}
	return number;
}

static boolean isPrime(int n) {
	for (int i = 2; i <= Math.sqrt(n); i++) {
		if (n % i == 0)
			return false;
	}
	return true;
}

We can test our program by sending a example message with parameter n.

We can see the result in the S3 backet.

Deploy application on AWS

Ok. If everything looks good we can go through the next steps. Now we are going to deploy our application on AWS. What is more, we have to add our application as a system service. The reason is that, when new servers will be starting, then our app should be started on them. After that it is necessary to create AMI which future servers will be using. We have much work to do so lets go!

I have pushed my code to GitHub. So on the server I just need to install GIT, Maven and Java to compile and run it.

started application on cloud
$ cd /etc/systemd/system
$ touch example-app.service
$ vim example-app.service
[Unit]
Description = SQS App
After = network.target

[Service]
ExecStart = /home/ubuntu/sqs-example/run.sh     
RestartSec = 5                                            

[Install]
WantedBy = multi-user.target

Then go to the project folder and create run.sh file with content as below.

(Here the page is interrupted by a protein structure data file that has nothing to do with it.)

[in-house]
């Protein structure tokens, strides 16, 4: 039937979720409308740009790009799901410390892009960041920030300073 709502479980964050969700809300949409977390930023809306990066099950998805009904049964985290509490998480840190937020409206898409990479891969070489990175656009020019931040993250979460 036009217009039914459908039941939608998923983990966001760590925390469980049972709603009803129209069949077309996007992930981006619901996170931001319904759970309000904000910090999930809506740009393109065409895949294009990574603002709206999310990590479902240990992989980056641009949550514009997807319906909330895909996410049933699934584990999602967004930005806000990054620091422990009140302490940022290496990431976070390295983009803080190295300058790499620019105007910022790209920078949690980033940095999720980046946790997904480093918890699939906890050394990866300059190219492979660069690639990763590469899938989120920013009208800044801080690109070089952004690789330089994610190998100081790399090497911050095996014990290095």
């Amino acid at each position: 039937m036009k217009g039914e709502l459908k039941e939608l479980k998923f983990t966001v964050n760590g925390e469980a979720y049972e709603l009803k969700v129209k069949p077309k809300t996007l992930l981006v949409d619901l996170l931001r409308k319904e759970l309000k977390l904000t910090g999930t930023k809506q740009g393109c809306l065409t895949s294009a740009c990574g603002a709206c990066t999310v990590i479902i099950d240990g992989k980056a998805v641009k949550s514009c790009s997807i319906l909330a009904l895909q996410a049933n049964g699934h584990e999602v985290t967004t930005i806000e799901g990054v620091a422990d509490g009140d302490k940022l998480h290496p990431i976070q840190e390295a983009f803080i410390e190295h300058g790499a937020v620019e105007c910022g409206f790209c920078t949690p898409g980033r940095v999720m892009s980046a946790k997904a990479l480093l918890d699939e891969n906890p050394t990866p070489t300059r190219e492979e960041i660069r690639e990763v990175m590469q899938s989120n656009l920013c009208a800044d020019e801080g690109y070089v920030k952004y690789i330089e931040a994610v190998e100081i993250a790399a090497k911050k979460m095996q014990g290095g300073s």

#!/bin/bash
cd /home/ubuntu/sqs-example && mvn exec:java

And check if service is starting application correctly.

$ systemctl restart example-app.service
$ systemctl status example-app.service

Now we can create AMI from current instance.

Create Auto Scaling Group

Applications is ready, AMI of instance too. Finally we can focus on creating auto scalling group.

I have created a launch configurations with before created AMI.

Click „Create Auto Scaling Group” button then fill group name, choose network and subnet.

In the next step I set max and min number of instances. What is more there we can set scaling policy. I set when CPU usage 50% then new server should be added.

On list of instances we see our one server from that auto scaling group.


Test it!

Uff… 🙂 Eventually, check how our Scaling Group works. Send via SQS some really big numbers to calculate and wait for a result. 10 000 000, 10 000 001, 10 000 002…

After a few minutes we can see new server with pending status.

And mooooore…


In S3 exists the results of the calculation. After a while servers are automatically terminating.

As you can see it takes time to scale servers, so in our case (calculation) it is not a good solution but it wasn’t be a goal in this post.